The Automatic Sprinkler System Layout PROGRAM DETAIL MANUAL requires passage of a minimum of 50 elements and depending on your abilities 2, 3 or 4 of the 50 required elements might require serious study or even tutoring.

There's a large number of NICET II certificate holders that can't get Level III certification just because they can't pass one or two elements. One of the stumbling blocks is the "advanced hydraulic calculations" element.

The Advanced Hydraulic Calculations is a Level III "core element" which means Level III certification will not be issued until this element is passed. It doesn't matter, you can pass every other single element NICET offers but until you pass this Level III will not be awarded. That's the way NICET works.

I was lucky I found this element easy enough because I started hydraulic calculations in the mid 1970's, before personal computers, when we were doing them by hand. Today our computers do the calculations for us, what used to take an hour or two or three now takes five seconds, which leaves someone new somewhat vulnerable. You are going to have to learn how to do this.

Click on the image to view a typical advanced hydraulic calculation problem. This is not easy for most of us.

15014 ADVANCED HYDRAULIC CALCULATIONS

Understand thoroughly advanced hydraulic calculations as applied to looped and gridded systems, velocity pressures, etc. Perform Hardy-Cross analysis of flow in a simple looped system. (NFPA 13, Layout, Detail and Calculation of Fire Sprinkler Systems)

If you aren't used to doing it I don't think you will be finding it easy.

Another element that stops people, especially those who last did an algebra or trigonometric problem 22 years ago in high school, is "Intermediate Mathematics".

This is a Level I core element and until this is passed NICET will not issue any certification.

11006 INTERMEDIATE MATHEMATICS

Perform mathematical calculations utilizing basic algebra (fundamental laws, algebraic expressions), geometry, and the trigonometric functions of right triangles. (See basic textbooks on algebra and trigonometry)

I would also take exception to the description "trigonometric functions of right triangles". Unless it has been changed over the last few years the trinonometric questions I had involved triangles but they were not right triangles.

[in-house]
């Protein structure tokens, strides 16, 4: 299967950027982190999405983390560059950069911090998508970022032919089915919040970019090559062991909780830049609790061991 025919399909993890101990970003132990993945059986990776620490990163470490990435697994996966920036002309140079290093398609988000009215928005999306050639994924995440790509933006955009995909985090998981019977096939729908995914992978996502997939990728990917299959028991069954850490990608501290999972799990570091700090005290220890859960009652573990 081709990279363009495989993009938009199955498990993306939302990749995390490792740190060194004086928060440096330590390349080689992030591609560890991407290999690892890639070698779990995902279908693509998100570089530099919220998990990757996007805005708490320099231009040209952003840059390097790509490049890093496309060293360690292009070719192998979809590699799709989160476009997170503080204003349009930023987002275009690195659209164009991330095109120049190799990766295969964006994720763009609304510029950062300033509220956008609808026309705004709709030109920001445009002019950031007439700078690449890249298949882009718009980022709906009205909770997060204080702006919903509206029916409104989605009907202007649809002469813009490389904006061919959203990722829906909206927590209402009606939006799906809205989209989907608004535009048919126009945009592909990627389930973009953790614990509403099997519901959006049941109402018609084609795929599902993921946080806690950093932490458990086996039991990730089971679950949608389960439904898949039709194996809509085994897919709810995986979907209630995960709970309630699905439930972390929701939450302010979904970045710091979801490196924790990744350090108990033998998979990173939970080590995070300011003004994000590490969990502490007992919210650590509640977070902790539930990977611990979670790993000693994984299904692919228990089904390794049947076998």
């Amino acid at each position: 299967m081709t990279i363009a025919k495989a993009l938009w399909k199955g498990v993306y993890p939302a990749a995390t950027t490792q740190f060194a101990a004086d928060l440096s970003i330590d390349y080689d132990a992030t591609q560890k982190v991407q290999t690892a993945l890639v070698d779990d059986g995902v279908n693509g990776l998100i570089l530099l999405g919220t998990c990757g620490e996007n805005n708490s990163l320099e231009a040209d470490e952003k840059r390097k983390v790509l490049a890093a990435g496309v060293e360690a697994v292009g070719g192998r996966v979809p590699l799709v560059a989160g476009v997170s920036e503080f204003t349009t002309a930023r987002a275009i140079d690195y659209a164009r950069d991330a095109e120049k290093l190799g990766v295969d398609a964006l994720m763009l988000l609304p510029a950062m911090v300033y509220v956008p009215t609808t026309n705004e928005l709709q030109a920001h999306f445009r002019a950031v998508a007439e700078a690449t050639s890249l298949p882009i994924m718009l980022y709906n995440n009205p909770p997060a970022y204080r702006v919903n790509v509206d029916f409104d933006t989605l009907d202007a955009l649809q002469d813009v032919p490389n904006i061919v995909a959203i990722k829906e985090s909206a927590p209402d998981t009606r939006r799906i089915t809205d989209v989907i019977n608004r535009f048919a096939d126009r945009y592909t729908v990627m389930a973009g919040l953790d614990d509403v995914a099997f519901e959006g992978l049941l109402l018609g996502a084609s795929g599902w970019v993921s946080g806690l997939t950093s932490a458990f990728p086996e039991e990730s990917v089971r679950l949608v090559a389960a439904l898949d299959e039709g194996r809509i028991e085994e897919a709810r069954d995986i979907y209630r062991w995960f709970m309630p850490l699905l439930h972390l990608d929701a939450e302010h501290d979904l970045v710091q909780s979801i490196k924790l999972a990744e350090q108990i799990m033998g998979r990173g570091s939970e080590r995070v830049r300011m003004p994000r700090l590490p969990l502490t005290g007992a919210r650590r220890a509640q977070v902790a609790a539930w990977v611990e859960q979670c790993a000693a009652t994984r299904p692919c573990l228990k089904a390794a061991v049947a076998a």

I had to take the test three times to obtain Level III certification and a fourth time to obtain Level IV certification. This is pretty well average because you are limited to the number of elements you can take in a single sitting.

For example you are required to have 50 elements for Level III but the maximum number of elements you can take in one sitting is 34. If you miss just one core element you'll end up waiting six months before you take it again.

The first three times I took the exam I seem to remember we started at 8:30 AM, broke for lunch for exactly one hour and finshed up around 3:30 or 4:00 PM. The fourth time I took the exam, this was getting the rest of elements I needed for Level IV, I had most passed and was out of the classroom by noon.

The tests are open book but they are timed. If you have to look more than one or two questions you will run out of time and won't pass anyway.

Computers and programmable calculators are not allowed.

Government issued photo ID required.

During lunch break people are clustered about the hallway, these tests are given mostly at community colleges by a proctor, furiously looking up answers to questions they remembered. Once your open book material is cleared for use in the classroom it can not be removed until the test is done. For this reason it is wise to have two sets of source material.

And that's the testing procedure, have fun!